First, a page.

Öckerö gymnasium

Starboard reaching for the stars

Today, we made history. Today, we reached further away from ordinarity in pursuit of unlocking the true potential of ourselves and our ship. Today we reached for the stars.

The last day of Reykjavik, the first day of an eight-day journey across the north atlantic ocean. A day like this, as you might imagine, was full of emotions. Excitement and darring expectations spread as a plague as people had grown tired of staying at the same place for too long. We were also excited to try our new watch hours. As a starboarder, this was huge. We were saved from the tedious 8-12 watch, the watch responsible for cleaning the very regularly used toilets, as well as the rest of the boat's interior. Instead we were going to get the 12-4 watch, with hardly any cleaning duties at all. Nice.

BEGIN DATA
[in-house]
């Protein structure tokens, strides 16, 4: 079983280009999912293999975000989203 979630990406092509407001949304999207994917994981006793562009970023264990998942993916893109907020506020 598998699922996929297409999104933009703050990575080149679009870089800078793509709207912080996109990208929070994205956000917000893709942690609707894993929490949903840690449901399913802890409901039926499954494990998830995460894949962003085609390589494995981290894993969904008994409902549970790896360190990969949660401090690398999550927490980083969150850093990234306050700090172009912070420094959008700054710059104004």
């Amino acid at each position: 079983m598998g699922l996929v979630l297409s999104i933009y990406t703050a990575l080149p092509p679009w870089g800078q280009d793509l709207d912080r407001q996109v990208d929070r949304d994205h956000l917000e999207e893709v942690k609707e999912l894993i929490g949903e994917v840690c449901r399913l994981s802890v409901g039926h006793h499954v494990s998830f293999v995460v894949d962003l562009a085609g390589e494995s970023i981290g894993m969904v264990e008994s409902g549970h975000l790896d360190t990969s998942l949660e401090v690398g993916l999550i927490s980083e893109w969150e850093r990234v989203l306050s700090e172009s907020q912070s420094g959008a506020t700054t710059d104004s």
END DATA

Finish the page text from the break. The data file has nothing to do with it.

As the watch came along, after we had familiarized ourselves a bit with our new watch leader Soraya, Me and my good friend Malvin received a very special task: To set the royal. If you are familiar with sailing slang, you know that the royal is the topmost sail. Waving its cloth more than 30 meters above the waves of the ocean, scraping the sky, reaching for the stars, and being a sail that is rarely seen out, it's no wonder why it’s been given the very prestigious name “Royal”. But still, how is setting a sail such a special occasion, you might ask. Well, when leaving Öckerö three weeks ago, we had no royals. They were stuffed away in the hull for whatever reason, and we embarked on our voyage two sails short. In Reykjavik however, one of them, the foremost, was put to place. The fact that we had now set it, felt very symbolic. It meant we had ventured further up the masts than ever before, to capture the absolute most wind we could. Additionally, since the royal is very sensitive to wind, and can only be up in the most top notch conditions, it also meant we had wonderous sailing ahead. To me, sailing with the royals is the pinnacle of sailing, and every second they are up, is a second where Gunilla feels more like a home than a boat.

Marcus von Elek, Starboard


Öckerö seglande gymnasieskola
Björnhuvudsvägen 45
475 31 Öckerö

Telefon: 031-97 62 00
e-post: kommun@ockero.se